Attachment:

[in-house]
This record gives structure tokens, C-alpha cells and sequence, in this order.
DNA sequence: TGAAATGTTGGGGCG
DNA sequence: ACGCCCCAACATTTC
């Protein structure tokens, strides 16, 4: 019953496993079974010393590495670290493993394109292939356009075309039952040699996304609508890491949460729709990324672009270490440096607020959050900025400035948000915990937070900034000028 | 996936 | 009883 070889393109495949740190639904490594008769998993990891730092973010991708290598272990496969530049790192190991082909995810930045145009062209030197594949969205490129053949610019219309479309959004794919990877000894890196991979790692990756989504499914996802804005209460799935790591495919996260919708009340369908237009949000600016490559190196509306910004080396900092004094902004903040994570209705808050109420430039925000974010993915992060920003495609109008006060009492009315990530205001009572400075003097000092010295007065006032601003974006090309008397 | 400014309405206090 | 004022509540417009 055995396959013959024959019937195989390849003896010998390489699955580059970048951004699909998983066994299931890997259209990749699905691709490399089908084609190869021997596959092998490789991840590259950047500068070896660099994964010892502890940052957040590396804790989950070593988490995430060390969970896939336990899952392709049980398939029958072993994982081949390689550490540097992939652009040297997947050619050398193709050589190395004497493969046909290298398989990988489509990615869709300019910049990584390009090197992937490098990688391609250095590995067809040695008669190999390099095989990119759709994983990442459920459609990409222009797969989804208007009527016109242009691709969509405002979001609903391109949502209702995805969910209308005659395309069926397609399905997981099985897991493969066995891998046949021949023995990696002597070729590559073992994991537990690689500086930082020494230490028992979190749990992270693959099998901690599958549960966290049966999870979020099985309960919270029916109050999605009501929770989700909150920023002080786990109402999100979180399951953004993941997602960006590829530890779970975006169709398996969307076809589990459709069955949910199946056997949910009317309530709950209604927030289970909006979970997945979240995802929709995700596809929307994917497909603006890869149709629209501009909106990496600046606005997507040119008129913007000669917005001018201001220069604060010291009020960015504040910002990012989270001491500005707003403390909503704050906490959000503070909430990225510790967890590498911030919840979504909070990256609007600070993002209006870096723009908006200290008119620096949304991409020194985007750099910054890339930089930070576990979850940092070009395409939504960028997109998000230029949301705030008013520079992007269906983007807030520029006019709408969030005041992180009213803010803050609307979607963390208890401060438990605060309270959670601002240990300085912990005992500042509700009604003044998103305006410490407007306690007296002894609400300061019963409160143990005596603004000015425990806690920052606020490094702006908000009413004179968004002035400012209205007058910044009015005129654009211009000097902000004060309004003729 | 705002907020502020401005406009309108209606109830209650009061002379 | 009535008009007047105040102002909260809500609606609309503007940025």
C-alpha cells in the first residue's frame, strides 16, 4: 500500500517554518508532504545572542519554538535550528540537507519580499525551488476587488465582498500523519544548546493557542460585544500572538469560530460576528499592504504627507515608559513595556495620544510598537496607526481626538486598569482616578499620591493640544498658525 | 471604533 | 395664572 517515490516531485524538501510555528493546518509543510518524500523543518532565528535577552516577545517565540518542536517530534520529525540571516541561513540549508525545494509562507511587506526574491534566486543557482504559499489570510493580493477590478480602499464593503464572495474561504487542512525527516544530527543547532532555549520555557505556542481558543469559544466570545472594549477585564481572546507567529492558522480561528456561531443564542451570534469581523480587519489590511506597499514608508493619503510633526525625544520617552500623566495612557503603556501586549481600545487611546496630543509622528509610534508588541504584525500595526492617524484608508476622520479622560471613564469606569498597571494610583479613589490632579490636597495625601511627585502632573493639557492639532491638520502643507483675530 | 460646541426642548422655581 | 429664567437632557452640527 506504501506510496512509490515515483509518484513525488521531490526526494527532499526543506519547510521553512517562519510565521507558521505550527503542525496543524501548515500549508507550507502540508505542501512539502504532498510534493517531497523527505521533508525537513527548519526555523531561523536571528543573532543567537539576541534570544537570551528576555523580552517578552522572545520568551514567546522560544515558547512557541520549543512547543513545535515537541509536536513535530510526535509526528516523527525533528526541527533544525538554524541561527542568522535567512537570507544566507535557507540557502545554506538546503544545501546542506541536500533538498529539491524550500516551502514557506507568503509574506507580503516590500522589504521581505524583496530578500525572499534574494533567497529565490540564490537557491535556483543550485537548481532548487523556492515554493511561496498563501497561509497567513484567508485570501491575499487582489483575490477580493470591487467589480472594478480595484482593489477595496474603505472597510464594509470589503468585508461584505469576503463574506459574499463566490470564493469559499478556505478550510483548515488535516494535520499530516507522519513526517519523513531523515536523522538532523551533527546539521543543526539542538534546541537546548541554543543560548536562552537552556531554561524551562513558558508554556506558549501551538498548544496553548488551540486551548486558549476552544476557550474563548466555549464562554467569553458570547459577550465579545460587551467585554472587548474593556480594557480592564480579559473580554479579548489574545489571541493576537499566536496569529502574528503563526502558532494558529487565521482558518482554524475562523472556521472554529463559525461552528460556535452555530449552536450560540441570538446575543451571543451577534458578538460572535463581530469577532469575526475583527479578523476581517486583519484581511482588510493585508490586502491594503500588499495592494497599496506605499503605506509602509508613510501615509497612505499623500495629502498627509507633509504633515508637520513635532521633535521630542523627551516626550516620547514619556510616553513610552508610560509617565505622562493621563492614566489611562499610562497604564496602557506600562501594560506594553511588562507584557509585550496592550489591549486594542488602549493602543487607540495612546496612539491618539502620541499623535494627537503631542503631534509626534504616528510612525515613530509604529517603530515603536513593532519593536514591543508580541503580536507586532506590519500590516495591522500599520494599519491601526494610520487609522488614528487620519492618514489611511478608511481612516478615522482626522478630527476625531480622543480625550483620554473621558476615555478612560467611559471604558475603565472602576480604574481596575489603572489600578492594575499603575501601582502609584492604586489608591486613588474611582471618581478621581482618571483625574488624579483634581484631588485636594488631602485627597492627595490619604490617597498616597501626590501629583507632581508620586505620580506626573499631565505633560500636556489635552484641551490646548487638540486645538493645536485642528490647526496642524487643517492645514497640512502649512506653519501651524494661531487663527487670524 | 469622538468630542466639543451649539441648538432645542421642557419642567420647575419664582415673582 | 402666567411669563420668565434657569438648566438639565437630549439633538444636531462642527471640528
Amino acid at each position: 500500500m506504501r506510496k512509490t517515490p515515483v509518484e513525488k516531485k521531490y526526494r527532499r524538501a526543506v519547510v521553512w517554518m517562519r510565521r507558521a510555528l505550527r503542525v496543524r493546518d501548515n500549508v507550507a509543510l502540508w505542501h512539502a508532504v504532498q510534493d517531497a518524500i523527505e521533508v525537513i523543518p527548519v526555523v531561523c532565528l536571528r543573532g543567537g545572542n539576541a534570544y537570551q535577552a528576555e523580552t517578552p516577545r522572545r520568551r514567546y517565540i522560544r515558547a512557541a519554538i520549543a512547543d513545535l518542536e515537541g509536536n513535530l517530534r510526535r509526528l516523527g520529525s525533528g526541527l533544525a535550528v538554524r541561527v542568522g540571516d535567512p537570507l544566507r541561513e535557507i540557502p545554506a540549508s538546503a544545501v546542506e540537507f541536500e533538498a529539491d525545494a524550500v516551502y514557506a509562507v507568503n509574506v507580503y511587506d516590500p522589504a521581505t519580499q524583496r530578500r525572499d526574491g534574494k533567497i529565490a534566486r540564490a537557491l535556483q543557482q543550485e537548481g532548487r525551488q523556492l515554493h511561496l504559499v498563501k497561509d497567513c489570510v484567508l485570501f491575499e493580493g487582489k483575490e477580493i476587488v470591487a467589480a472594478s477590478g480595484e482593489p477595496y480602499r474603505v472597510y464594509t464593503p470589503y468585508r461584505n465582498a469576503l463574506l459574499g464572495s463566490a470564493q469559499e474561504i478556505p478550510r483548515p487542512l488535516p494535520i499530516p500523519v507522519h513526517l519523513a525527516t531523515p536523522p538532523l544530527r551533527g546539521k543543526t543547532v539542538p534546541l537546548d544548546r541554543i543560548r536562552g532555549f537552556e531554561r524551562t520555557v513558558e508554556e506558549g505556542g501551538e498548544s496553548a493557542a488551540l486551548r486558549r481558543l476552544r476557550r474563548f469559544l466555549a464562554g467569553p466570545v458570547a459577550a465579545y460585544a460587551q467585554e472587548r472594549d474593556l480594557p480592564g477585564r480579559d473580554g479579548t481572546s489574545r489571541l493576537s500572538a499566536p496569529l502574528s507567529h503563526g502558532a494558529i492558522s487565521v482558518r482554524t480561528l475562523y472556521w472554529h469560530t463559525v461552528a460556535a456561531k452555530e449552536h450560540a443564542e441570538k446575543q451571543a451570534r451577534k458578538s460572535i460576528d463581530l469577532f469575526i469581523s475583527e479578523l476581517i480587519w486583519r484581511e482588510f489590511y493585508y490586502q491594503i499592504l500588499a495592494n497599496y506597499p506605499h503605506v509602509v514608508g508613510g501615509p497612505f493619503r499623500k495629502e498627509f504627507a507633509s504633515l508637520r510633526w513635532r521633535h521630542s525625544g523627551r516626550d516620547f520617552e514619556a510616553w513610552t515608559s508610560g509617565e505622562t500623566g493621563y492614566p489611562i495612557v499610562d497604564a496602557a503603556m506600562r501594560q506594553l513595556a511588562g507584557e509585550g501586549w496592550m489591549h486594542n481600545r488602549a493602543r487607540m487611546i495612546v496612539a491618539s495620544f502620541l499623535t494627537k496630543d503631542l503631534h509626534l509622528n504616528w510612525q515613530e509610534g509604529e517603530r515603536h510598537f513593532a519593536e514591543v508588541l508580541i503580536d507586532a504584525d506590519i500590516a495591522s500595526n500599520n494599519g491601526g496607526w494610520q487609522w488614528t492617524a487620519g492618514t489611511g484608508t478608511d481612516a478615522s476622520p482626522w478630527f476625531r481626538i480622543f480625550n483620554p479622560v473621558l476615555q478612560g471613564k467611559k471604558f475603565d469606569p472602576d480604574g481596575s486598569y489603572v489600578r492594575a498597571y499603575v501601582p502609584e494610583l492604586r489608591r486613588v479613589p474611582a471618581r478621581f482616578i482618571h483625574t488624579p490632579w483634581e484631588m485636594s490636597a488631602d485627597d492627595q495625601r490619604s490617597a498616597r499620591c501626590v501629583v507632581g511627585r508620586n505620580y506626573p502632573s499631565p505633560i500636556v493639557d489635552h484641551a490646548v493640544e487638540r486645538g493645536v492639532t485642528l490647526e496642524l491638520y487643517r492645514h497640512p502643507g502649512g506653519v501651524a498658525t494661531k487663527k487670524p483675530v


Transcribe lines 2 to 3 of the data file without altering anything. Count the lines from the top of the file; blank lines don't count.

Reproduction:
This record gives structure tokens, C-alpha cells and sequence, in this order.
DNA sequence: TGAAATGTTGGGGCG